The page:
V. An appraisal model of aesthetic emotions
The aim of current version of aesthetic appraisal model is to understand and to explain why particular aesthetic appraisals patterns elicit particular aesthetic emotions. The Fig. 2 presents a schematization of the appraisal processing model of aesthetic emotion that I am going to enumerate in the following sections. As shown in the sketch, arrows symbolize the direction of information flow. This model presumes that information flow between long-term memory and working memory is bidirectional, and that there is a constant exchange of information between the two. From a perspective of affect-cognition interaction, this model presumes that information flow between the cognitive operation and affective evaluation is bidirectional, too, and that there is mutual influence between the two operational systems. In what follows, our discussion will focus on sensory, schematic and conceptual processing, because art theories have lots to say about what determines aesthetic appraisal in sensual aspects of visual stimuli.
1. Input and output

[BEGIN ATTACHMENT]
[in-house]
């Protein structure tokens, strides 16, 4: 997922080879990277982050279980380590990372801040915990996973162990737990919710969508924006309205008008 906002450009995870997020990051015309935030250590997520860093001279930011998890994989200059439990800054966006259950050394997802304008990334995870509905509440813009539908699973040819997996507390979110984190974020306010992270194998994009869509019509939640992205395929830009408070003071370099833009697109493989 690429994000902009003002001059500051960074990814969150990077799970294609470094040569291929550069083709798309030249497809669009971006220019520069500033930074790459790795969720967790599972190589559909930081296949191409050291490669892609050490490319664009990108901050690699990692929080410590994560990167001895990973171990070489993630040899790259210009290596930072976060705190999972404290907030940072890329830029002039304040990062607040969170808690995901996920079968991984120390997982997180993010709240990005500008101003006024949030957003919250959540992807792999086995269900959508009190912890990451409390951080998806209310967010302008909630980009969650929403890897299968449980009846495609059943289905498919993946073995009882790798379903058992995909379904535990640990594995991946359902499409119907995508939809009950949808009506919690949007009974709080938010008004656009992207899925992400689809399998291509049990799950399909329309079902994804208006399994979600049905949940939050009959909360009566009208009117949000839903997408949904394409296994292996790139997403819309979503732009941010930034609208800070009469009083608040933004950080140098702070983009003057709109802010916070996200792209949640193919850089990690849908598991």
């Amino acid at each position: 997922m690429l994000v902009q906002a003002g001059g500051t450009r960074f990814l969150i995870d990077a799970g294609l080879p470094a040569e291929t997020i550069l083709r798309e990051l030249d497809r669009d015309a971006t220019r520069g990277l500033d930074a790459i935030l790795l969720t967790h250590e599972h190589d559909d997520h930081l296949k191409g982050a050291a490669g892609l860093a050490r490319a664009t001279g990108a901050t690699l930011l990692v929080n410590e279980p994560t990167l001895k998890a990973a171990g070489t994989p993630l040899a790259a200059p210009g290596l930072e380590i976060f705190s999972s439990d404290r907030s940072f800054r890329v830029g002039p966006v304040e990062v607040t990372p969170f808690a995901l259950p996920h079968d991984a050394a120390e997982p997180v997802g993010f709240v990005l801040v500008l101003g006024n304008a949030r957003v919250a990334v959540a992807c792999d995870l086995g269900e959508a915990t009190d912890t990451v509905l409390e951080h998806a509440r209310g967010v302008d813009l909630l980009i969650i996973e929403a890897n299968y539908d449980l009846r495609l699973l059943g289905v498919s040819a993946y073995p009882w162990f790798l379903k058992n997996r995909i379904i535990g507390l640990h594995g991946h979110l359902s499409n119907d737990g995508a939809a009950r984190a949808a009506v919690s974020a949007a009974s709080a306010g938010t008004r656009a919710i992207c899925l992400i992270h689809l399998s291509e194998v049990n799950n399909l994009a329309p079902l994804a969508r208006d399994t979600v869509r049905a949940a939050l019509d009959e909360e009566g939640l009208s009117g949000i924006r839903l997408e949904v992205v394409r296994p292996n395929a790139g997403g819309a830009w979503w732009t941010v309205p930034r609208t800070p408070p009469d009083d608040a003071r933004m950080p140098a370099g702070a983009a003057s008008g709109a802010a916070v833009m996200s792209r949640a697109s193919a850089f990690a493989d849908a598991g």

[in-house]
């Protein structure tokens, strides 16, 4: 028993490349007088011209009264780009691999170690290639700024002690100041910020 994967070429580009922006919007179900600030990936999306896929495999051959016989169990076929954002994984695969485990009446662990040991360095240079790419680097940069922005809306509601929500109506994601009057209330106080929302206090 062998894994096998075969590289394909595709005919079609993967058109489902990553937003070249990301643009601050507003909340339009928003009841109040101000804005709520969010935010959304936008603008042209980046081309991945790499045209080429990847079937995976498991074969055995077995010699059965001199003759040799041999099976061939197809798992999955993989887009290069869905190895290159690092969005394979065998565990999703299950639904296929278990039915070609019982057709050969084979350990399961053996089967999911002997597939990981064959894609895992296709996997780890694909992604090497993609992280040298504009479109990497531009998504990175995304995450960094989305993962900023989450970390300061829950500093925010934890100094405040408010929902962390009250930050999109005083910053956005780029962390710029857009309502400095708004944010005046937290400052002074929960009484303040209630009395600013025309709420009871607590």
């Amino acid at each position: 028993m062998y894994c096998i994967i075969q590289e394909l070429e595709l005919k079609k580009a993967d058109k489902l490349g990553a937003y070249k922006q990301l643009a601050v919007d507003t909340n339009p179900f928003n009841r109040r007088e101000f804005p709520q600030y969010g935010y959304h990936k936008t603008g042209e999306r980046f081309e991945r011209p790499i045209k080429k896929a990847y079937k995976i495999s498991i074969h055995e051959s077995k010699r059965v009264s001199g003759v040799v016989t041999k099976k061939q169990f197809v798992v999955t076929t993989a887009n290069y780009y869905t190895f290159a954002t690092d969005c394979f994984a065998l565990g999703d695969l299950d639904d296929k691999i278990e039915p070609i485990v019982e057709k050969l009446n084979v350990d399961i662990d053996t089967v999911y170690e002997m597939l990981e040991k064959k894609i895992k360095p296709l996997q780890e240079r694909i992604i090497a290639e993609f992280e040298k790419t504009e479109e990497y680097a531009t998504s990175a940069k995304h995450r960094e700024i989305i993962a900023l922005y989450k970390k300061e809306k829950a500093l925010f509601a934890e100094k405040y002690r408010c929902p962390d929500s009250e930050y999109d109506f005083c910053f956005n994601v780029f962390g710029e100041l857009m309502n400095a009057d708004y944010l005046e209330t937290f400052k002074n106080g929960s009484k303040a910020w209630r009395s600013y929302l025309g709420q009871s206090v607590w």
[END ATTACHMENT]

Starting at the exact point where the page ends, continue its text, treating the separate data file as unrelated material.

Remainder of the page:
The input of the overall processes of aesthetic processing is a work of art. According to this model, a particular aesthetic emotion is the outcome of reciprocal interaction of cognitive and appraisal processing elicited by an emotional antecedent, or an emotion elicitor – a work of art, to be precise. Building on the model of Leder, the final output of our processing model is a judgement about a work of art which is composed of two kinds of content: (1) a cognitive judgement, or judgement of knowledge, with respect to the perceptual, physical properties, and factual, conceptual or semantic content of the work of art; (2) an aesthetic (affective) judgement, or judgement of taste, with respect to the subjective satisfaction resulted from the affective evaluation processing. The evaluation of the work of art drives the motivational state or action tendency, which results in some motor output, i.e., some behavior or action. Like those of other behaviors, the basic patterns of the action tendencies related to aesthetic experiences are those that reflect the approach and avoidance motivations. They consist of the direction of the visual attention to some details, while ignoring others, the behavior of approaching to the work of art for more meticulous scrutiny, staying for a while to enjoying the beauty of the object, or on the contrary, going away and never wanting to see it again.